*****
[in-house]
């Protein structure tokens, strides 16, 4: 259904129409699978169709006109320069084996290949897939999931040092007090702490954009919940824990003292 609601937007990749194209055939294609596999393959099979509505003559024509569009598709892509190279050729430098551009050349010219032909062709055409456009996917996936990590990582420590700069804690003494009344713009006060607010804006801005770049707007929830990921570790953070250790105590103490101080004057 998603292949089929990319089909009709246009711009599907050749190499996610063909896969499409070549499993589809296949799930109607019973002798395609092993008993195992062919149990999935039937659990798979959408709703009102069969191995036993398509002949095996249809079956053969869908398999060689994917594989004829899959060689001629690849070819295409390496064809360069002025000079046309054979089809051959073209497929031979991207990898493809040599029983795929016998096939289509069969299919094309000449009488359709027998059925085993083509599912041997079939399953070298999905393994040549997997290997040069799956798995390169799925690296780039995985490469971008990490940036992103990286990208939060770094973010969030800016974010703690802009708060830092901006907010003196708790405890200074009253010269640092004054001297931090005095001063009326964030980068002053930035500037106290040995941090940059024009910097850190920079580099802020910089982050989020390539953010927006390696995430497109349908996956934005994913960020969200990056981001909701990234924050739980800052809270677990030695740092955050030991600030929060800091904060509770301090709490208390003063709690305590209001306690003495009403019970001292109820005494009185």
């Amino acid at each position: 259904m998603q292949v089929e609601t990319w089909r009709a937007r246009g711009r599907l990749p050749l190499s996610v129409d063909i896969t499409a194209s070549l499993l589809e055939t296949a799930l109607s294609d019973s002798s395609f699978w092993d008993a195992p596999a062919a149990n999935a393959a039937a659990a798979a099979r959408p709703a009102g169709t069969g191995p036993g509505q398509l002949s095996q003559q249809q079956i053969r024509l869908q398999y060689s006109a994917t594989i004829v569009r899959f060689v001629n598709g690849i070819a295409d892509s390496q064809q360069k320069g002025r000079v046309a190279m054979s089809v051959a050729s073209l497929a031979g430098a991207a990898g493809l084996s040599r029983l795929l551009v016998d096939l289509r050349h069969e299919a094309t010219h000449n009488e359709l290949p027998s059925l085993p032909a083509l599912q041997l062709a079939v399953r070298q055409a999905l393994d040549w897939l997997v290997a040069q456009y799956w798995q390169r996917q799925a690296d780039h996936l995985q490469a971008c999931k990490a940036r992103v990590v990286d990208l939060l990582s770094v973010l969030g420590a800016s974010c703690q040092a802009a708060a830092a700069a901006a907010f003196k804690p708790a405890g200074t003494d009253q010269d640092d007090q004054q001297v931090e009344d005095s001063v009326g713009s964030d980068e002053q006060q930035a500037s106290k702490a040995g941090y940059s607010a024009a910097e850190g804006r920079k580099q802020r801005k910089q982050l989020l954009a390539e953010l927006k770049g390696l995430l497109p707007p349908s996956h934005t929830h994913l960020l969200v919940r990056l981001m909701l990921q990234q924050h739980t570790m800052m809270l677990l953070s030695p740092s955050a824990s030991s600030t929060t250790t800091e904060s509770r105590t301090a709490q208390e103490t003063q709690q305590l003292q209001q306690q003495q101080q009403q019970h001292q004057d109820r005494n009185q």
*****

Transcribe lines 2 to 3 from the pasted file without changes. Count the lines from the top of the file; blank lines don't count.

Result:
């Protein structure tokens, strides 16, 4: 259904129409699978169709006109320069084996290949897939999931040092007090702490954009919940824990003292 609601937007990749194209055939294609596999393959099979509505003559024509569009598709892509190279050729430098551009050349010219032909062709055409456009996917996936990590990582420590700069804690003494009344713009006060607010804006801005770049707007929830990921570790953070250790105590103490101080004057 998603292949089929990319089909009709246009711009599907050749190499996610063909896969499409070549499993589809296949799930109607019973002798395609092993008993195992062919149990999935039937659990798979959408709703009102069969191995036993398509002949095996249809079956053969869908398999060689994917594989004829899959060689001629690849070819295409390496064809360069002025000079046309054979089809051959073209497929031979991207990898493809040599029983795929016998096939289509069969299919094309000449009488359709027998059925085993083509599912041997079939399953070298999905393994040549997997290997040069799956798995390169799925690296780039995985490469971008990490940036992103990286990208939060770094973010969030800016974010703690802009708060830092901006907010003196708790405890200074009253010269640092004054001297931090005095001063009326964030980068002053930035500037106290040995941090940059024009910097850190920079580099802020910089982050989020390539953010927006390696995430497109349908996956934005994913960020969200990056981001909701990234924050739980800052809270677990030695740092955050030991600030929060800091904060509770301090709490208390003063709690305590209001306690003495009403019970001292109820005494009185």
């Amino acid at each position: 259904m998603q292949v089929e609601t990319w089909r009709a937007r246009g711009r599907l990749p050749l190499s996610v129409d063909i896969t499409a194209s070549l499993l589809e055939t296949a799930l109607s294609d019973s002798s395609f699978w092993d008993a195992p596999a062919a149990n999935a393959a039937a659990a798979a099979r959408p709703a009102g169709t069969g191995p036993g509505q398509l002949s095996q003559q249809q079956i053969r024509l869908q398999y060689s006109a994917t594989i004829v569009r899959f060689v001629n598709g690849i070819a295409d892509s390496q064809q360069k320069g002025r000079v046309a190279m054979s089809v051959a050729s073209l497929a031979g430098a991207a990898g493809l084996s040599r029983l795929l551009v016998d096939l289509r050349h069969e299919a094309t010219h000449n009488e359709l290949p027998s059925l085993p032909a083509l599912q041997l062709a079939v399953r070298q055409a999905l393994d040549w897939l997997v290997a040069q456009y799956w798995q390169r996917q799925a690296d780039h996936l995985q490469a971008c999931k990490a940036r992103v990590v990286d990208l939060l990582s770094v973010l969030g420590a800016s974010c703690q040092a802009a708060a830092a700069a901006a907010f003196k804690p708790a405890g200074t003494d009253q010269d640092d007090q004054q001297v931090e009344d005095s001063v009326g713009s964030d980068e002053q006060q930035a500037s106290k702490a040995g941090y940059s607010a024009a910097e850190g804006r920079k580099q802020r801005k910089q982050l989020l954009a390539e953010l927006k770049g390696l995430l497109p707007p349908s996956h934005t929830h994913l960020l969200v919940r990056l981001m909701l990921q990234q924050h739980t570790m800052m809270l677990l953070s030695p740092s955050a824990s030991s600030t929060t250790t800091e904060s509770r105590t301090a709490q208390e103490t003063q709690q305590l003292q209001q306690q003495q101080q009403q019970h001292q004057d109820r005494n009185q």